Paul Brownfield
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For 80 reviews, this critic has graded:
  • 42% higher than the average critic
  • 2% same as the average critic
  • 56% lower than the average critic
On average, this critic grades 15.9 points lower than other critics. (0-100 point scale)

Paul Brownfield's Scores

Average review score: 49
Highest review score: 90 The Colbert Report: Season 1
Lowest review score: 0 The Black Donnellys: Season 1
Score distribution:
  1. Positive: 22 out of 80
  2. Negative: 22 out of 80
80 tv reviews
    • 96 Metascore
    • 90 Paul Brownfield
    The thing about "The Sopranos" is that strands of character detail -- Carmela Soprano's fingernails, the way Tony breathes through his nose when he eats -- stay with you long after you've forgotten whose cut of a garbage route has precipitated a beef between which wiseguys.
    • 93 Metascore
    • 80 Paul Brownfield
    It's all kind of pleasingly thematic, alternately gritty and funny and caked with moral decay. Milch loves the wordplay; the show's language is one of its constant sources of pleasure. Not everyone's drunk in "Deadwood," but the liquor flows freely, lubricating the mood; the way the show is lighted, it always seems like late afternoon, and the set is a dingy, muddy Main Street with little side neighborhoods that function as slums. [6 Mar 2005, p.E28]
    • Los Angeles Times
    • 85 Metascore
    • 80 Paul Brownfield
    The dialogue is "Deadwood's" calling card, with its mixture of gutter and Elizabethan grace. It layers Milch's broader, working theme -- the coming-together of various organisms to create a single, functioning one.
    • 33 Metascore
    • 70 Paul Brownfield
    An ostensibly ridiculous but subtly intelligent soap.
    • 88 Metascore
    • 80 Paul Brownfield
    The show thus far feels more observational than story-driven; it relies on our desire to listen to Rock talk. And we do want to listen, because Rock is hilarious.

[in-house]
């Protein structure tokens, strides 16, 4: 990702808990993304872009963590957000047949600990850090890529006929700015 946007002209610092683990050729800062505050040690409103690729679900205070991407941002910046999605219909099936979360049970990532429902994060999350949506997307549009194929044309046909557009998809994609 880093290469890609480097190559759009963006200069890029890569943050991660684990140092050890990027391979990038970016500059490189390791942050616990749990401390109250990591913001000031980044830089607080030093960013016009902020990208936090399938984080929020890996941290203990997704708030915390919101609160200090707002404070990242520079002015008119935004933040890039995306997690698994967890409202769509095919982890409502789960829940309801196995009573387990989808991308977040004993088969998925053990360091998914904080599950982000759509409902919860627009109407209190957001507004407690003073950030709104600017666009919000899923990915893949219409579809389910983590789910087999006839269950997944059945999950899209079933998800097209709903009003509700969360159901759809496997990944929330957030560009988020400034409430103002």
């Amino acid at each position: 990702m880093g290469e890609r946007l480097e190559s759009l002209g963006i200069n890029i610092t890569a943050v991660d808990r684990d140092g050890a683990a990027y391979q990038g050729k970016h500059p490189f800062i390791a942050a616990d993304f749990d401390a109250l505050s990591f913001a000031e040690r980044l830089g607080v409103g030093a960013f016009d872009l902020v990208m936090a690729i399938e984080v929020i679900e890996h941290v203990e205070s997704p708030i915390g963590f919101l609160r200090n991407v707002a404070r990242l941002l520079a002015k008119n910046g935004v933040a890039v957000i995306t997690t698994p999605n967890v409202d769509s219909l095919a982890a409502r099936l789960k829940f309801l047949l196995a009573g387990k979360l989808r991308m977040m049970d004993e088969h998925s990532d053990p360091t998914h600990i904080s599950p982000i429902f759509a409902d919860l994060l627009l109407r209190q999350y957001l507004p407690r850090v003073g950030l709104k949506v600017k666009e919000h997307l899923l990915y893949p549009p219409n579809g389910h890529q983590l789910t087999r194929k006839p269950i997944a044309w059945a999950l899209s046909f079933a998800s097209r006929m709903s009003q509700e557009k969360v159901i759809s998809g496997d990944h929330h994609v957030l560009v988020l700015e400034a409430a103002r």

• 88 Metascore
    • 70 Paul Brownfield
    "Longford," perhaps, could as easily have been a stage play — a taut, four- or five-person one. But the filmmakers artfully weave in documentary footage of the period to remind us of the personal suffering and public hand-wringing the killers caused.
    • 39 Metascore
    • 10 Paul Brownfield
    "Big Day" is basically bad community theater with music clearances.
    • 87 Metascore
    • 80 Paul Brownfield
    It knows the buttons it wants to push (fear of flying, fear of abandonment, fear of the unknown) and pushes them, repeatedly, like a kid playing a video game.
    • 40 Metascore
    • 30 Paul Brownfield
    It isn't a bad gimmick, establishing a certain tension, but the premise is about the only thing that recommends "The Evidence," a show that otherwise seems to be moving you -- rather than moving -- through its procedural paces.
    • 86 Metascore
    • 40 Paul Brownfield
    Clearly, he cares about firefighters and knows them, knows the cadence of their speech, what matters to them. But Rescue Me feels like a misguided gesture of goodwill -- one that serves Leary's vanity in addition to his heart.
    • 21 Metascore
    • 30 Paul Brownfield
    "Sons of Hollywood" is the answer to a question nobody was wondering: What if you did "Entourage" with actual Hollywood layabouts, without the writing and the acting and, you know, all that other work stuff?
    • 75 Metascore
    • 50 Paul Brownfield
    Here it feels as if Sorkin has chosen an outdated media milieu for his secular humanist dramaturgy. His first TV series, "Sports Night," was ahead of the times, but "Studio 60" is behind them.